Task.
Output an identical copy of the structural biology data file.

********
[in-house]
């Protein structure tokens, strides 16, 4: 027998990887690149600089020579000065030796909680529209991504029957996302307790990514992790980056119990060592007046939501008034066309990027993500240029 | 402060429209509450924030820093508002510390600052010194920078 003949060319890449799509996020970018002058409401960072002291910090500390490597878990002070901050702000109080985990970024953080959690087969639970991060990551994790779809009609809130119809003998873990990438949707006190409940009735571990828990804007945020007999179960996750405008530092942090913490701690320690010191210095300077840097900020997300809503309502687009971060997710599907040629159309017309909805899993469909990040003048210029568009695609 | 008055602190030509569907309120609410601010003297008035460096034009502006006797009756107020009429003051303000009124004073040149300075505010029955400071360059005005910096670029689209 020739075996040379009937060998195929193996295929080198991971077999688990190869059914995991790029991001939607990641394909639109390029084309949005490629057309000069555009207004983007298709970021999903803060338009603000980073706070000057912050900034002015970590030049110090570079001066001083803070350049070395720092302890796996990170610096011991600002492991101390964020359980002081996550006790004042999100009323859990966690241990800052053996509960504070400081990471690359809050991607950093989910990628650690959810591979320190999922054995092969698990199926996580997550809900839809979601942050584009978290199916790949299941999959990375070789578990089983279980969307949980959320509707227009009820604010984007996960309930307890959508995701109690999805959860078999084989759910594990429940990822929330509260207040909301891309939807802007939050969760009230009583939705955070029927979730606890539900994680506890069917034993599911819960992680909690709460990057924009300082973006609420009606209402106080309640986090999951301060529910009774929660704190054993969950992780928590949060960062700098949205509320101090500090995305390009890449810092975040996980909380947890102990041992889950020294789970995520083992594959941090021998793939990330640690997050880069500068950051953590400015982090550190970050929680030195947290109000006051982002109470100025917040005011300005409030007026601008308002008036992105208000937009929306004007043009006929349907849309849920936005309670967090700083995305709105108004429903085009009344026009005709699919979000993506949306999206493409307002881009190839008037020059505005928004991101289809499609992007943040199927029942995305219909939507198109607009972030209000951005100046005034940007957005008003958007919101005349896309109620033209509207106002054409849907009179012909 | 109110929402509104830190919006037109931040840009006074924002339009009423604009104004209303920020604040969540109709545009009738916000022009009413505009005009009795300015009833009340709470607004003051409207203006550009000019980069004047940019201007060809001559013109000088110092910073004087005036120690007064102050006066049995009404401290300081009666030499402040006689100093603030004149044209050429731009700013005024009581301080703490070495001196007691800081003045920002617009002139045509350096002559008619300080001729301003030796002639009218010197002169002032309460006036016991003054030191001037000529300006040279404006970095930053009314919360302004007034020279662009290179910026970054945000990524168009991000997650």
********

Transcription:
[in-house]
């Protein structure tokens, strides 16, 4: 027998990887690149600089020579000065030796909680529209991504029957996302307790990514992790980056119990060592007046939501008034066309990027993500240029 | 402060429209509450924030820093508002510390600052010194920078 003949060319890449799509996020970018002058409401960072002291910090500390490597878990002070901050702000109080985990970024953080959690087969639970991060990551994790779809009609809130119809003998873990990438949707006190409940009735571990828990804007945020007999179960996750405008530092942090913490701690320690010191210095300077840097900020997300809503309502687009971060997710599907040629159309017309909805899993469909990040003048210029568009695609 | 008055602190030509569907309120609410601010003297008035460096034009502006006797009756107020009429003051303000009124004073040149300075505010029955400071360059005005910096670029689209 020739075996040379009937060998195929193996295929080198991971077999688990190869059914995991790029991001939607990641394909639109390029084309949005490629057309000069555009207004983007298709970021999903803060338009603000980073706070000057912050900034002015970590030049110090570079001066001083803070350049070395720092302890796996990170610096011991600002492991101390964020359980002081996550006790004042999100009323859990966690241990800052053996509960504070400081990471690359809050991607950093989910990628650690959810591979320190999922054995092969698990199926996580997550809900839809979601942050584009978290199916790949299941999959990375070789578990089983279980969307949980959320509707227009009820604010984007996960309930307890959508995701109690999805959860078999084989759910594990429940990822929330509260207040909301891309939807802007939050969760009230009583939705955070029927979730606890539900994680506890069917034993599911819960992680909690709460990057924009300082973006609420009606209402106080309640986090999951301060529910009774929660704190054993969950992780928590949060960062700098949205509320101090500090995305390009890449810092975040996980909380947890102990041992889950020294789970995520083992594959941090021998793939990330640690997050880069500068950051953590400015982090550190970050929680030195947290109000006051982002109470100025917040005011300005409030007026601008308002008036992105208000937009929306004007043009006929349907849309849920936005309670967090700083995305709105108004429903085009009344026009005709699919979000993506949306999206493409307002881009190839008037020059505005928004991101289809499609992007943040199927029942995305219909939507198109607009972030209000951005100046005034940007957005008003958007919101005349896309109620033209509207106002054409849907009179012909 | 109110929402509104830190919006037109931040840009006074924002339009009423604009104004209303920020604040969540109709545009009738916000022009009413505009005009009795300015009833009340709470607004003051409207203006550009000019980069004047940019201007060809001559013109000088110092910073004087005036120690007064102050006066049995009404401290300081009666030499402040006689100093603030004149044209050429731009700013005024009581301080703490070495001196007691800081003045920002617009002139045509350096002559008619300080001729301003030796002639009218010197002169002032309460006036016991003054030191001037000529300006040279404006970095930053009314919360302004007034020279662009290179910026970054945000990524168009991000997650």